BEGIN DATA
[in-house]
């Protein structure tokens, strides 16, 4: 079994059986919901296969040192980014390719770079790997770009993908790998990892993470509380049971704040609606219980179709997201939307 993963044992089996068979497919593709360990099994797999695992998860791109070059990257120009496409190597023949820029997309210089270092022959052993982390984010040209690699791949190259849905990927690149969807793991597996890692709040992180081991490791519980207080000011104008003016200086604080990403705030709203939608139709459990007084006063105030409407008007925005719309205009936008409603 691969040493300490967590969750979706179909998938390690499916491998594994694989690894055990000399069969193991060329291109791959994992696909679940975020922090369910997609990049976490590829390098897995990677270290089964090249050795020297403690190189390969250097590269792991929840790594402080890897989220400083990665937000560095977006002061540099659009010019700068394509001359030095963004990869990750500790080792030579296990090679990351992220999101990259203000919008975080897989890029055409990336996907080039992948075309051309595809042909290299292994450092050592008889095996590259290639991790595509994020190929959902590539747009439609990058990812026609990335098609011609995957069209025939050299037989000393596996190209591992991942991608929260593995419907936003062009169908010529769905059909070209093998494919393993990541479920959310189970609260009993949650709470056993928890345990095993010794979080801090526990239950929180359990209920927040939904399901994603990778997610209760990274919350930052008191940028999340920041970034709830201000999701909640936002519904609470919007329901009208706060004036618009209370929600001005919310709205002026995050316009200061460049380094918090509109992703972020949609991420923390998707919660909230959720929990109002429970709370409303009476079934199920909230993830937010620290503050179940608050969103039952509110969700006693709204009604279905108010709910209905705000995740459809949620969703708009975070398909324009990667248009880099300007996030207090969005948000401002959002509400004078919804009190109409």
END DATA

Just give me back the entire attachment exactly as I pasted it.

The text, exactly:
[in-house]
């Protein structure tokens, strides 16, 4: 079994059986919901296969040192980014390719770079790997770009993908790998990892993470509380049971704040609606219980179709997201939307 993963044992089996068979497919593709360990099994797999695992998860791109070059990257120009496409190597023949820029997309210089270092022959052993982390984010040209690699791949190259849905990927690149969807793991597996890692709040992180081991490791519980207080000011104008003016200086604080990403705030709203939608139709459990007084006063105030409407008007925005719309205009936008409603 691969040493300490967590969750979706179909998938390690499916491998594994694989690894055990000399069969193991060329291109791959994992696909679940975020922090369910997609990049976490590829390098897995990677270290089964090249050795020297403690190189390969250097590269792991929840790594402080890897989220400083990665937000560095977006002061540099659009010019700068394509001359030095963004990869990750500790080792030579296990090679990351992220999101990259203000919008975080897989890029055409990336996907080039992948075309051309595809042909290299292994450092050592008889095996590259290639991790595509994020190929959902590539747009439609990058990812026609990335098609011609995957069209025939050299037989000393596996190209591992991942991608929260593995419907936003062009169908010529769905059909070209093998494919393993990541479920959310189970609260009993949650709470056993928890345990095993010794979080801090526990239950929180359990209920927040939904399901994603990778997610209760990274919350930052008191940028999340920041970034709830201000999701909640936002519904609470919007329901009208706060004036618009209370929600001005919310709205002026995050316009200061460049380094918090509109992703972020949609991420923390998707919660909230959720929990109002429970709370409303009476079934199920909230993830937010620290503050179940608050969103039952509110969700006693709204009604279905108010709910209905705000995740459809949620969703708009975070398909324009990667248009880099300007996030207090969005948000401002959002509400004078919804009190109409």